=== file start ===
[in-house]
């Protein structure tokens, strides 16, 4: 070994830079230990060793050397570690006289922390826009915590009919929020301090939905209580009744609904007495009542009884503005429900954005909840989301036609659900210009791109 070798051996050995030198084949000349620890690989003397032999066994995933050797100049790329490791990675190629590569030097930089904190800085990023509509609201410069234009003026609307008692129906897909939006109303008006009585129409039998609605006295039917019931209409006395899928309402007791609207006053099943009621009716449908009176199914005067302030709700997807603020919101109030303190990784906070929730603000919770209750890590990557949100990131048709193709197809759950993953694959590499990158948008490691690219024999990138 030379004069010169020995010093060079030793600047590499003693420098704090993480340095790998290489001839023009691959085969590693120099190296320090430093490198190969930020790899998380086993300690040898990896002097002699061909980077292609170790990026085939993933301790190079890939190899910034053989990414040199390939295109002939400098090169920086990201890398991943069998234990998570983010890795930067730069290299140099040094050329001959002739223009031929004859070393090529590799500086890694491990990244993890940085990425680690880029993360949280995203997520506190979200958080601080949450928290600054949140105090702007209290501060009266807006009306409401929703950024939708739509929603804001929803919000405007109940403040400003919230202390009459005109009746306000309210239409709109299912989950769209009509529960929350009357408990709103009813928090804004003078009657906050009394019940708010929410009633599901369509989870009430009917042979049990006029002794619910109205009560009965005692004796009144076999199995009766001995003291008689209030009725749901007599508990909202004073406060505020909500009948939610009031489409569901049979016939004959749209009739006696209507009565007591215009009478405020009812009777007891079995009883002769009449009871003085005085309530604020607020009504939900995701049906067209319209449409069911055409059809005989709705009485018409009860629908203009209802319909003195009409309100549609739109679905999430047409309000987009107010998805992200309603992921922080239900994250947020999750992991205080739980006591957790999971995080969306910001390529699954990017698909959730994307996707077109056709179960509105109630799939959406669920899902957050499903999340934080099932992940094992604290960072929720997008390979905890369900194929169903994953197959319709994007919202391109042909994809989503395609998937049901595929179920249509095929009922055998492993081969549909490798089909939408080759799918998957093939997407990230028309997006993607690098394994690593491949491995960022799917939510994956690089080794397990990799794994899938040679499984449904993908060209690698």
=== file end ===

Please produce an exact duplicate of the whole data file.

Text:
[in-house]
């Protein structure tokens, strides 16, 4: 070994830079230990060793050397570690006289922390826009915590009919929020301090939905209580009744609904007495009542009884503005429900954005909840989301036609659900210009791109 070798051996050995030198084949000349620890690989003397032999066994995933050797100049790329490791990675190629590569030097930089904190800085990023509509609201410069234009003026609307008692129906897909939006109303008006009585129409039998609605006295039917019931209409006395899928309402007791609207006053099943009621009716449908009176199914005067302030709700997807603020919101109030303190990784906070929730603000919770209750890590990557949100990131048709193709197809759950993953694959590499990158948008490691690219024999990138 030379004069010169020995010093060079030793600047590499003693420098704090993480340095790998290489001839023009691959085969590693120099190296320090430093490198190969930020790899998380086993300690040898990896002097002699061909980077292609170790990026085939993933301790190079890939190899910034053989990414040199390939295109002939400098090169920086990201890398991943069998234990998570983010890795930067730069290299140099040094050329001959002739223009031929004859070393090529590799500086890694491990990244993890940085990425680690880029993360949280995203997520506190979200958080601080949450928290600054949140105090702007209290501060009266807006009306409401929703950024939708739509929603804001929803919000405007109940403040400003919230202390009459005109009746306000309210239409709109299912989950769209009509529960929350009357408990709103009813928090804004003078009657906050009394019940708010929410009633599901369509989870009430009917042979049990006029002794619910109205009560009965005692004796009144076999199995009766001995003291008689209030009725749901007599508990909202004073406060505020909500009948939610009031489409569901049979016939004959749209009739006696209507009565007591215009009478405020009812009777007891079995009883002769009449009871003085005085309530604020607020009504939900995701049906067209319209449409069911055409059809005989709705009485018409009860629908203009209802319909003195009409309100549609739109679905999430047409309000987009107010998805992200309603992921922080239900994250947020999750992991205080739980006591957790999971995080969306910001390529699954990017698909959730994307996707077109056709179960509105109630799939959406669920899902957050499903999340934080099932992940094992604290960072929720997008390979905890369900194929169903994953197959319709994007919202391109042909994809989503395609998937049901595929179920249509095929009922055998492993081969549909490798089909939408080759799918998957093939997407990230028309997006993607690098394994690593491949491995960022799917939510994956690089080794397990990799794994899938040679499984449904993908060209690698």